The third step is to Do More. Do More by going the extra mile for your customer to exceed expectations. You can offer extras to your customer like rewarding them for being loyal, getting to know them on a personal level, or sending them a thank you card. Part of Doing More is to continually evaluate your own customer service performance and seek to improve those skills.
Customer Service Performance
Let’s be clear about why customer service is a performance. Customer Service is sometimes a department you call when you have a problem with a provider. Or it may be where you go to return clothing that doesn’t fit. Customer Service is also something that employees do when they interact with the people who purchase from their business. In this case it is a performance.
Once I began training the concepts of Discover, Deliver, Do More, I saw dramatic performance improvement. It wasn’t just about the customers either. Managers began treating employees better. Employees began treating each other better. And everyone began treating the customers better.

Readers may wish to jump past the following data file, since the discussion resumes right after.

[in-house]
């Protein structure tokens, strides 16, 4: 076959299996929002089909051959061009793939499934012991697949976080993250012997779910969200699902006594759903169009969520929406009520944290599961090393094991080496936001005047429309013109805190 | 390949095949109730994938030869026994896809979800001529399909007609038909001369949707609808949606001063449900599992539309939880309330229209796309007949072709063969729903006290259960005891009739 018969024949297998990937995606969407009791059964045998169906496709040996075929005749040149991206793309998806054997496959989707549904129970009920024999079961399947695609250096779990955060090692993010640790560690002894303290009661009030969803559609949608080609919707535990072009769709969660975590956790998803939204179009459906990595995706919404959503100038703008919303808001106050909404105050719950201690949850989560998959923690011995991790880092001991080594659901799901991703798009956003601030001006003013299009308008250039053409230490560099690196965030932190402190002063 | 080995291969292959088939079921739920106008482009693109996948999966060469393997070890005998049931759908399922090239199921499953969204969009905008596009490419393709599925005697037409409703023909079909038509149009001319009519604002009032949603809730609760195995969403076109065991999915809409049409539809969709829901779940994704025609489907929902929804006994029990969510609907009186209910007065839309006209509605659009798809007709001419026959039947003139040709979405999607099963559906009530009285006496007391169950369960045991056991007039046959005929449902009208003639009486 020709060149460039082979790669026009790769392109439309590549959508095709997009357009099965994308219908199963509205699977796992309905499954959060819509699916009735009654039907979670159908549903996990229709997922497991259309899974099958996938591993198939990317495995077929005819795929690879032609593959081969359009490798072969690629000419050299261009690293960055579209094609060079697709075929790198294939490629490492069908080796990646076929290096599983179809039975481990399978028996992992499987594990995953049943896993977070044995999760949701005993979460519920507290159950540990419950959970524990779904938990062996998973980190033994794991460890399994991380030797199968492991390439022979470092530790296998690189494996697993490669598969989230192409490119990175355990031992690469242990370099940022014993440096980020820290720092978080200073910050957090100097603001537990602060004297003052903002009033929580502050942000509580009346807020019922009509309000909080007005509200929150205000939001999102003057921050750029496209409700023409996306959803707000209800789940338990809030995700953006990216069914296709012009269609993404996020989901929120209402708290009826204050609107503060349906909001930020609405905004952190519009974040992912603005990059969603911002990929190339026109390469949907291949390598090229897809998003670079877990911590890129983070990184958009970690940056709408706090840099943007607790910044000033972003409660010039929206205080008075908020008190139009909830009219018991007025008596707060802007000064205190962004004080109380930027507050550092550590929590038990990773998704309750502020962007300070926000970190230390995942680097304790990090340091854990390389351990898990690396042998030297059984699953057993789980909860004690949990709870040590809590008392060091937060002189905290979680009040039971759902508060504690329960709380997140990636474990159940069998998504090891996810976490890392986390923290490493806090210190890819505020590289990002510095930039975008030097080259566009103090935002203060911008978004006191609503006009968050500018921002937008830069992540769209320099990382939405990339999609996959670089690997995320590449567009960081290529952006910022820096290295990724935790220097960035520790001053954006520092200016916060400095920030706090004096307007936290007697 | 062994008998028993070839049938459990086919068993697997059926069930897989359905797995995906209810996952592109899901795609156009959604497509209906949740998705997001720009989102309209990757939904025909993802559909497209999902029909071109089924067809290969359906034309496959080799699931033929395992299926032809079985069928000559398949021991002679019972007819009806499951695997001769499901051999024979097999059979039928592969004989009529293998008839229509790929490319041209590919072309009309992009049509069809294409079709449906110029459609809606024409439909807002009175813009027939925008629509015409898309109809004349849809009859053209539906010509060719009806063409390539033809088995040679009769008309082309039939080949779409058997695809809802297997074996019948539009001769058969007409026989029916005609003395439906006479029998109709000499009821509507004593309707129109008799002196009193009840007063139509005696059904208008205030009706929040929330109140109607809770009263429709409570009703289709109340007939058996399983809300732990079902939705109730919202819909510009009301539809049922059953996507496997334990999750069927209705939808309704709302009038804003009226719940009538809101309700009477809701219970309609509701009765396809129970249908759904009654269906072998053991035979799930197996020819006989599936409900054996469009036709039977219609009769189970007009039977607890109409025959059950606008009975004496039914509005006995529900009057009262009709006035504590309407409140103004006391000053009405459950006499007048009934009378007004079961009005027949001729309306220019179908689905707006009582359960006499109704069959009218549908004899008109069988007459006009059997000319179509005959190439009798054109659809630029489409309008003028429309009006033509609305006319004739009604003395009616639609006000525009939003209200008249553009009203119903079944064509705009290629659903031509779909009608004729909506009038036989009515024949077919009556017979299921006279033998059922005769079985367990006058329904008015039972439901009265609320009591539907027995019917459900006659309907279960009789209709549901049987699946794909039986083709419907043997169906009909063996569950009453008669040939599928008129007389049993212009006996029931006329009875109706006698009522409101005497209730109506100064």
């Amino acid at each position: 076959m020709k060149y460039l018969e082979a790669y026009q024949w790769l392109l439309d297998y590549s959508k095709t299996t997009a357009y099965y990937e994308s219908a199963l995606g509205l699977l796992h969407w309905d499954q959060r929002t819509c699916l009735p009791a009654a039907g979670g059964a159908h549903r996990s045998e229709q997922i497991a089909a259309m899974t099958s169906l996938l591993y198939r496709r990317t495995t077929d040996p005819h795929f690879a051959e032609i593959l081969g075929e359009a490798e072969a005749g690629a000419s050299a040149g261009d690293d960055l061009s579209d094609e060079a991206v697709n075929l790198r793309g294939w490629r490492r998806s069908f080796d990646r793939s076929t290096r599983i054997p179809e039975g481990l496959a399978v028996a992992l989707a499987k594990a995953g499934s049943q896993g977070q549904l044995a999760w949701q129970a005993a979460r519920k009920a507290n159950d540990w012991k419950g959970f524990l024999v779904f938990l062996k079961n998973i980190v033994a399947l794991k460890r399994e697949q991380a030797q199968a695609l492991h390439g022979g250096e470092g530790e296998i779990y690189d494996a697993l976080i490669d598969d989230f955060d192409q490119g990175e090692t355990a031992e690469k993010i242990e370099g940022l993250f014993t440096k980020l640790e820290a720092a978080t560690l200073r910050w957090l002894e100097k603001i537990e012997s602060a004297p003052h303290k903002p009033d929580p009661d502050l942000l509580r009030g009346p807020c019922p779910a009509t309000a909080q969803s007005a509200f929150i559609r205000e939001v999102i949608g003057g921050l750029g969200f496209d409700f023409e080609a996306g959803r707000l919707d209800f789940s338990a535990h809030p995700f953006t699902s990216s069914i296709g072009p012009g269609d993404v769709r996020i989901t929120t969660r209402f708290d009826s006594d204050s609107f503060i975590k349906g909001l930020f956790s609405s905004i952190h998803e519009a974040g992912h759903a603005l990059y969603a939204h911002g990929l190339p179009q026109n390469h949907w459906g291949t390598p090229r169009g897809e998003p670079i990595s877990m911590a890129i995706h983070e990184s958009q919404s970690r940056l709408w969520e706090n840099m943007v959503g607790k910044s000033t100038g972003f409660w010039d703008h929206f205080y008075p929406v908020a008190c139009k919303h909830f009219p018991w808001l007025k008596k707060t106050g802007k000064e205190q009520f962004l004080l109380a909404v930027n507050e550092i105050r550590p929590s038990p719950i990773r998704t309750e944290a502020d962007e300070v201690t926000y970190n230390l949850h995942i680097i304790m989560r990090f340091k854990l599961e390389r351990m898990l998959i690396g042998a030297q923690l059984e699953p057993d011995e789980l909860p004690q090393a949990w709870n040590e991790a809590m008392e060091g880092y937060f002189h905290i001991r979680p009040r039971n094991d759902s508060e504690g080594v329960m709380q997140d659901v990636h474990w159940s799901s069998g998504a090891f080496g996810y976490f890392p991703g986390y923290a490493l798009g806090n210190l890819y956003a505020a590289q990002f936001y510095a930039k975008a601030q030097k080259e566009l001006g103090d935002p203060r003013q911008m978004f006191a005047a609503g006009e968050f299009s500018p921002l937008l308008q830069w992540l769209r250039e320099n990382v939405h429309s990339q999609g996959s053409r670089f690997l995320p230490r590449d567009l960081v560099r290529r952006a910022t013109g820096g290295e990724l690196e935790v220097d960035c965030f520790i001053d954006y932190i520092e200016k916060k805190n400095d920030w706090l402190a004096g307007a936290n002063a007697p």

Here’s why this works: Discover, Deliver, Do More gives everyone a common definition of what customer service is, as well as a plan for executing it. And, as the skill level of service providers improves, everyone’s personal desire improves, making them happy to help.
Here are some of the results I’ve seen from implementing this training in various businesses:
An entertainment venue saw increases in purchasing of every attraction leading to an overall growth of twenty-one percent in annual revenue.
One company focused on improving a specific three-hour period of each day. A few weeks after training, revenue during that same three-hour period had increased by almost eighty percent.